About three years into my employment, the company had been in growth mode. Individuals were hired above me, and before I knew it, there were no more leadership positions available.
I had worked so hard for three years, relocated my family from Seattle to Austin without a second thought, and my singular goal of an executive leadership position was simply out of the question.
Politics And Coalition Building
I regret that I didn’t do a better job connecting with my coworkers. If my goal was a leadership position, I should have been focused on building relationships across the organization, and not solely on proving my worth through delivering technology.
I regret that I didn’t focus more on quality vs speed in the beginning. I still believe speed is critical to the survival of startups, but I needed to balance quality into the equation a little more. I also regret not pushing back against more requirements up front. We were simply too ambitious too early.
I regret investing so heavily in a startup, so blindly. I worked many evenings, nights, and weekends developing the platform, building features, coaching teammates, and managing production. I worked from the delivery room for my first child. I took almost no paternity leave for two children.
I regret that my company evidently did not have the same intrinsic desire to invest in me.
This rejection was so unexpected, so complete, that I felt blindsided. The rejection cut deep, and I don’t know if I will ever feel the same. I may never work at a true startup again due to this experience.
To say this experience of rejection crushed me is an understatement. In hindsight, I don’t think I ever recovered from management’s decision to exclude me from any executive leadership opportunities.
Perhaps my goals were unrealistic given my experience and performance – that was the argument given to me. I have no such leadership experience. I have no proven record on delivering technology at a leadership level.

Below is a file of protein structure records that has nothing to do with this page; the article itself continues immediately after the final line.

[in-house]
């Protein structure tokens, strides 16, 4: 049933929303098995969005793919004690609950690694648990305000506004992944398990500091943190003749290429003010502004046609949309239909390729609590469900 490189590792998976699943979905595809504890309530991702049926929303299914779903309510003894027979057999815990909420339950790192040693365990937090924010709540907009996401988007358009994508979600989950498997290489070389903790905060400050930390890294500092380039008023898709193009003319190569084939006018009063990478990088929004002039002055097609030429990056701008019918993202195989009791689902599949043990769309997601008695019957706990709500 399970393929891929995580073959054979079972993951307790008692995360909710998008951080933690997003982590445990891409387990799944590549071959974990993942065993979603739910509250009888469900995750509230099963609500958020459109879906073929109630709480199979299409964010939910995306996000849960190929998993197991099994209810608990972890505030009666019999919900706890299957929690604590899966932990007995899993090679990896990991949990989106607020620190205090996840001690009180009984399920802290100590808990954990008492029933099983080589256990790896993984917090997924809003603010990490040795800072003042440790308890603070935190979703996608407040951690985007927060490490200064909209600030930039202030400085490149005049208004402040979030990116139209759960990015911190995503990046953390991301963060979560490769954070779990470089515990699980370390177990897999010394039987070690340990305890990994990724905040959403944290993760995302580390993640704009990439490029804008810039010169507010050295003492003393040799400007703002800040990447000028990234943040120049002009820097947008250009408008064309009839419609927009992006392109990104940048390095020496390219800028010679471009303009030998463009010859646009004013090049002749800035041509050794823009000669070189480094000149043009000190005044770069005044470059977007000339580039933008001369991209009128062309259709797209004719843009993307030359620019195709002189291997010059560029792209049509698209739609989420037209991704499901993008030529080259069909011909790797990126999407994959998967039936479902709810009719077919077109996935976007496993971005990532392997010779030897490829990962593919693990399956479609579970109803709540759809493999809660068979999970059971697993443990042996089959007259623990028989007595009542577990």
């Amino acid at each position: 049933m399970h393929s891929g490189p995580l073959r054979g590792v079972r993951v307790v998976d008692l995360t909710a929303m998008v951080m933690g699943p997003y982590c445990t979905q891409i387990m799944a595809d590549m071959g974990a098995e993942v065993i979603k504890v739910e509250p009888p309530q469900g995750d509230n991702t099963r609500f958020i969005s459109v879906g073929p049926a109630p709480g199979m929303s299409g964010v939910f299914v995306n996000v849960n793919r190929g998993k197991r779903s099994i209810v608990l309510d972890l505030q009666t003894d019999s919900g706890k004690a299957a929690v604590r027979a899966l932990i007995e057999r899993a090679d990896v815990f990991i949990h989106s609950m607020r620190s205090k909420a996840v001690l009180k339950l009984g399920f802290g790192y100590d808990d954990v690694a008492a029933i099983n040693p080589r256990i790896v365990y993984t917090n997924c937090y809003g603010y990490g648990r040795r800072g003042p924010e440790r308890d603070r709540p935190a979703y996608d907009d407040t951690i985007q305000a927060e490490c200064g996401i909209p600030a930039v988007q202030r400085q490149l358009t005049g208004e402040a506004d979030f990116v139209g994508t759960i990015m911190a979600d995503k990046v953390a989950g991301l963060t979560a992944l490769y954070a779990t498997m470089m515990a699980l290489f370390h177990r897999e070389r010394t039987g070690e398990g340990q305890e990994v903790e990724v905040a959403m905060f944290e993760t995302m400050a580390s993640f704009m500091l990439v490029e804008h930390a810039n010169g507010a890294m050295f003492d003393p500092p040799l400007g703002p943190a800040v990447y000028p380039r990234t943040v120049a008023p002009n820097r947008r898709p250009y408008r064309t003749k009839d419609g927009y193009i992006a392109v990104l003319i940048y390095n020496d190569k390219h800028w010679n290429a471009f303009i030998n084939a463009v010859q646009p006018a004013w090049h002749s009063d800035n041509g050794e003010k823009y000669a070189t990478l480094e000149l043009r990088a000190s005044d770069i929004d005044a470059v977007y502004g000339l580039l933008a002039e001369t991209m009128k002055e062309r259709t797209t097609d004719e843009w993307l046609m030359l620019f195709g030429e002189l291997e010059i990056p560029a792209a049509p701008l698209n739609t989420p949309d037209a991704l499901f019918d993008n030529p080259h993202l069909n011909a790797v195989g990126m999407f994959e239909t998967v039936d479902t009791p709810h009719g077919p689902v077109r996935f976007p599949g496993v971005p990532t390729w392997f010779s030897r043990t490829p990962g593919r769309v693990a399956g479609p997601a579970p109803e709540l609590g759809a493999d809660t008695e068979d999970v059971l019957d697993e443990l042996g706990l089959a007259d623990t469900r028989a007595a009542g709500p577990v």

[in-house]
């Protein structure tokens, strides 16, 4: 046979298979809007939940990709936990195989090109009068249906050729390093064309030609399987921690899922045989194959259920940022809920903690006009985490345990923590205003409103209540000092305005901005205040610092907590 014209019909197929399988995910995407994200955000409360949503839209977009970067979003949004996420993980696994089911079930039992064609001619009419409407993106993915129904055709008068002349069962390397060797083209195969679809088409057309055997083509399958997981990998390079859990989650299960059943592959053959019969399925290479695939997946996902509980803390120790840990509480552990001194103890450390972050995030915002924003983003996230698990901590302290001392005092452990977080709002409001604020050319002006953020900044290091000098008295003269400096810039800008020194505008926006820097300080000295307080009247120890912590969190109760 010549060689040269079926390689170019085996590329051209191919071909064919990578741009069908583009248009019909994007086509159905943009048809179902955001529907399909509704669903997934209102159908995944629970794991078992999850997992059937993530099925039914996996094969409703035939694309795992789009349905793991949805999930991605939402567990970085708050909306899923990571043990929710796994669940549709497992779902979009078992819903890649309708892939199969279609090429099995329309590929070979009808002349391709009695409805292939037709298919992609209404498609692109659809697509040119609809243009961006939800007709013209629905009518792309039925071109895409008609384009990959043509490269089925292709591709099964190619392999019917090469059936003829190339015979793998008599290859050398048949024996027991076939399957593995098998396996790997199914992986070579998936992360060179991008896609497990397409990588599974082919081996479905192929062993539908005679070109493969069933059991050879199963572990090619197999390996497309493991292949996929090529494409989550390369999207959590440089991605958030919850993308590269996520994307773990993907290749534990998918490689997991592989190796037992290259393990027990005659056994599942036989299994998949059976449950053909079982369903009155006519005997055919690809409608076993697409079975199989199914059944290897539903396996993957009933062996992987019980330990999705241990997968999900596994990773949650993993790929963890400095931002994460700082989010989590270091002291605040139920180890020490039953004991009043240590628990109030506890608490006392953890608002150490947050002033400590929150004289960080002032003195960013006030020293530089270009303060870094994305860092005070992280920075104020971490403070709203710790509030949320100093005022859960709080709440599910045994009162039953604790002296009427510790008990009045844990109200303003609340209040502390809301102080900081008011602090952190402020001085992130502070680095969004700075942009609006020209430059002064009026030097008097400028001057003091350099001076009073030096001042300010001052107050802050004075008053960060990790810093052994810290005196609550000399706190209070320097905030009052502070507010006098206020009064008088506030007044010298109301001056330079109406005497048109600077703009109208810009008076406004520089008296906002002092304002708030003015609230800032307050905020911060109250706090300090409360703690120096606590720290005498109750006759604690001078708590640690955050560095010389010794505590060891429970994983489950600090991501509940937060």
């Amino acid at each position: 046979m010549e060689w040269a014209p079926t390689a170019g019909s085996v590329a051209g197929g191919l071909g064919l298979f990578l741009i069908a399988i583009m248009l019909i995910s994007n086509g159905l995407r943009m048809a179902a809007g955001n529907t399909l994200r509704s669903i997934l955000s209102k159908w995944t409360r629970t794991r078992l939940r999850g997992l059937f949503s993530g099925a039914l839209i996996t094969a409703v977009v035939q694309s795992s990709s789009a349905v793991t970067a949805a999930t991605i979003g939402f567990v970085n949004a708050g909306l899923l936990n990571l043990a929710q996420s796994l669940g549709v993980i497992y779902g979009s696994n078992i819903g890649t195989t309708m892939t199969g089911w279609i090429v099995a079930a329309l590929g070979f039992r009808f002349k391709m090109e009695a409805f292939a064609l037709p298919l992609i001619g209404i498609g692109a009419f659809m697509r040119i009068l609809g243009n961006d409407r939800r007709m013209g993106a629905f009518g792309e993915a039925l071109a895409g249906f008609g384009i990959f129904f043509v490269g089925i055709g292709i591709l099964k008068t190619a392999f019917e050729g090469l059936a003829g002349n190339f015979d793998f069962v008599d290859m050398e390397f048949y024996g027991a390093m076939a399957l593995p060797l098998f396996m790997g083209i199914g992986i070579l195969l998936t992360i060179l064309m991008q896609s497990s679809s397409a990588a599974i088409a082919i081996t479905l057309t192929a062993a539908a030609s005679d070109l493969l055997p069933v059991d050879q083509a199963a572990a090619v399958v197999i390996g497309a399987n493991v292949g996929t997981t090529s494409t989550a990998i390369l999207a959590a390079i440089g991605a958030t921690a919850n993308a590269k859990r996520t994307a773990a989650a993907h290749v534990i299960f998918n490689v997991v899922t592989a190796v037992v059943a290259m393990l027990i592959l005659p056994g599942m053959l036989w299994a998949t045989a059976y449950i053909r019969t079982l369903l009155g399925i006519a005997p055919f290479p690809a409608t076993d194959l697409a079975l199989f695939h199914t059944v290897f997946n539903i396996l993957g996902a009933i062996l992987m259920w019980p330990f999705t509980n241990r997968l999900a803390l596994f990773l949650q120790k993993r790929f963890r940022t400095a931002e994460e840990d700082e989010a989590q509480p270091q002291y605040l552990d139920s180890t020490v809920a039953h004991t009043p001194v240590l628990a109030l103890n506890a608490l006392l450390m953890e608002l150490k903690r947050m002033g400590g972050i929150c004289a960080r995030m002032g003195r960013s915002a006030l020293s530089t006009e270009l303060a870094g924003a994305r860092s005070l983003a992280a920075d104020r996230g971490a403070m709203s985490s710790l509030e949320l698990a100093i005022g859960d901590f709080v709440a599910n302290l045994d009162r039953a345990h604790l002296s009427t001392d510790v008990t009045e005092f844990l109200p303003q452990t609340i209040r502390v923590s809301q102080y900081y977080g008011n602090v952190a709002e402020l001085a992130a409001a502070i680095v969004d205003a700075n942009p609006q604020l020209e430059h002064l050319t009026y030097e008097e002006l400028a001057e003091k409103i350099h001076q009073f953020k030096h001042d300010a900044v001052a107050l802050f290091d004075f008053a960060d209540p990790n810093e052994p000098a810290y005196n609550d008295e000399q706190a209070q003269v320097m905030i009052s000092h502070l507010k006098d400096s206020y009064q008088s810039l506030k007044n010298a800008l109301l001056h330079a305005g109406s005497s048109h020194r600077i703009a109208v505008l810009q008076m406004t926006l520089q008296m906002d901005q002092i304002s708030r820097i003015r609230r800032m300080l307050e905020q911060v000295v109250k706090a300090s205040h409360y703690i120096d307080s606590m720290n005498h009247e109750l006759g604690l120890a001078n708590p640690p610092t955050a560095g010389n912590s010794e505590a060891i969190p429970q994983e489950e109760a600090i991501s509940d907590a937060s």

One question I frequently come back to is:
Why, in any sense, should Alegion have taken a chance on me?
Their decision to keep me in an IC role seems entirely rational and optimal given the situation, my experience, and the needs of the organization.
I had just naively believed that being an early employee meant that path was available to me (in fact, my boss had said as much in one of our early conversations, despite denying that path to me). This should serve as a warning to anyone else thinking that a startup is a good way to advance in their career path.
If fast advancement is a career goal, it must be explicit with clear, unambiguous, and achievable goals that the startup commits to in writing. Any less of a commitment, and you can wipe your ass with it, because that’s what it’s worth.
My startup experience was filled with what seemed like a lot of organizational successes, as well as personal failures. I’m not sure how much of this is true, how much of it is due to my mental health, and issues that I continue to work through.
I committed strongly to this startup, without really considering the sacrifices I was making over time to see the vision through. My mental health was severely damaged, and will take a while still to recover. My wife and I had two kids, and are probably done. I missed my opportunity to ever have paternity leave, and spend those first weeks/months focused on my family. I took vacation, but rarely, and almost never more than two weeks per year.
I had a wild ride, and learned a lot. From primarily web development experience in the beginning, to distributed microservices, DevOps, and security/compliance, there were a lot of turns that allowed me to hone my skills, as well as pick up new ones. I am extremely grateful for that experience.
My new job, which I started this week, pays more than I’ve ever made before. The pay increase is almost double my second largest pay increase. So, in that sense, the startup hustle paid off. It is also significantly less stressful. While the money is certainly welcome, it’s a bittersweet victory.
In the end, I don’t know if I will ever do another startup. Certainly not with the same leadership again. The emotional toll was just too much to outweigh the positive aspects of the experience.